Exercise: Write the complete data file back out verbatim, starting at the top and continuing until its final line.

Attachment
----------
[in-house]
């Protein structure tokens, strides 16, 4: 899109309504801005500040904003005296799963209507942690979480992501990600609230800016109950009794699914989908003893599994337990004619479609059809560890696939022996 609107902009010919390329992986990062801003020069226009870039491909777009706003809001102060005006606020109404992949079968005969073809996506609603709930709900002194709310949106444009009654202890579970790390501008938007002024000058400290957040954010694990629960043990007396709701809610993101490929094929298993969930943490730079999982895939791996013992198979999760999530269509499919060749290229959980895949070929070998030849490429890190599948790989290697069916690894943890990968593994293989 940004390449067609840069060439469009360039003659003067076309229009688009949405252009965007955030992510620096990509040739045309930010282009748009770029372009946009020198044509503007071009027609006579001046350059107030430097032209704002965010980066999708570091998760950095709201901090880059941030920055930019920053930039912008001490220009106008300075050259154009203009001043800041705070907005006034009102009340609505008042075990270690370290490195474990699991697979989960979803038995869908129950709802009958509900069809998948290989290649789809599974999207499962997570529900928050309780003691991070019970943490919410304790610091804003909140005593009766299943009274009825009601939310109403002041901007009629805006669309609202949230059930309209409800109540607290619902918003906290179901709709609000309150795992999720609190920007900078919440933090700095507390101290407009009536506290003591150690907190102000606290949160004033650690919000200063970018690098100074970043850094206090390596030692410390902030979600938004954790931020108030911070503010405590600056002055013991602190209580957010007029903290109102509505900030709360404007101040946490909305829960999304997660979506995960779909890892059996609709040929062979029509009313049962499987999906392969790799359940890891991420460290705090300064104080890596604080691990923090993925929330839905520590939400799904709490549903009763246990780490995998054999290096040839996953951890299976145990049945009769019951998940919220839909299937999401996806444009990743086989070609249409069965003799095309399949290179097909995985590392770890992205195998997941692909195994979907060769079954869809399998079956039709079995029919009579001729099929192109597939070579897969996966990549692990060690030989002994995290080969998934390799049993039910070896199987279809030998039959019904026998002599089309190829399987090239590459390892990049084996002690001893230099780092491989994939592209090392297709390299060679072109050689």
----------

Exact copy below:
[in-house]
């Protein structure tokens, strides 16, 4: 899109309504801005500040904003005296799963209507942690979480992501990600609230800016109950009794699914989908003893599994337990004619479609059809560890696939022996 609107902009010919390329992986990062801003020069226009870039491909777009706003809001102060005006606020109404992949079968005969073809996506609603709930709900002194709310949106444009009654202890579970790390501008938007002024000058400290957040954010694990629960043990007396709701809610993101490929094929298993969930943490730079999982895939791996013992198979999760999530269509499919060749290229959980895949070929070998030849490429890190599948790989290697069916690894943890990968593994293989 940004390449067609840069060439469009360039003659003067076309229009688009949405252009965007955030992510620096990509040739045309930010282009748009770029372009946009020198044509503007071009027609006579001046350059107030430097032209704002965010980066999708570091998760950095709201901090880059941030920055930019920053930039912008001490220009106008300075050259154009203009001043800041705070907005006034009102009340609505008042075990270690370290490195474990699991697979989960979803038995869908129950709802009958509900069809998948290989290649789809599974999207499962997570529900928050309780003691991070019970943490919410304790610091804003909140005593009766299943009274009825009601939310109403002041901007009629805006669309609202949230059930309209409800109540607290619902918003906290179901709709609000309150795992999720609190920007900078919440933090700095507390101290407009009536506290003591150690907190102000606290949160004033650690919000200063970018690098100074970043850094206090390596030692410390902030979600938004954790931020108030911070503010405590600056002055013991602190209580957010007029903290109102509505900030709360404007101040946490909305829960999304997660979506995960779909890892059996609709040929062979029509009313049962499987999906392969790799359940890891991420460290705090300064104080890596604080691990923090993925929330839905520590939400799904709490549903009763246990780490995998054999290096040839996953951890299976145990049945009769019951998940919220839909299937999401996806444009990743086989070609249409069965003799095309399949290179097909995985590392770890992205195998997941692909195994979907060769079954869809399998079956039709079995029919009579001729099929192109597939070579897969996966990549692990060690030989002994995290080969998934390799049993039910070896199987279809030998039959019904026998002599089309190829399987090239590459390892990049084996002690001893230099780092491989994939592209090392297709390299060679072109050689």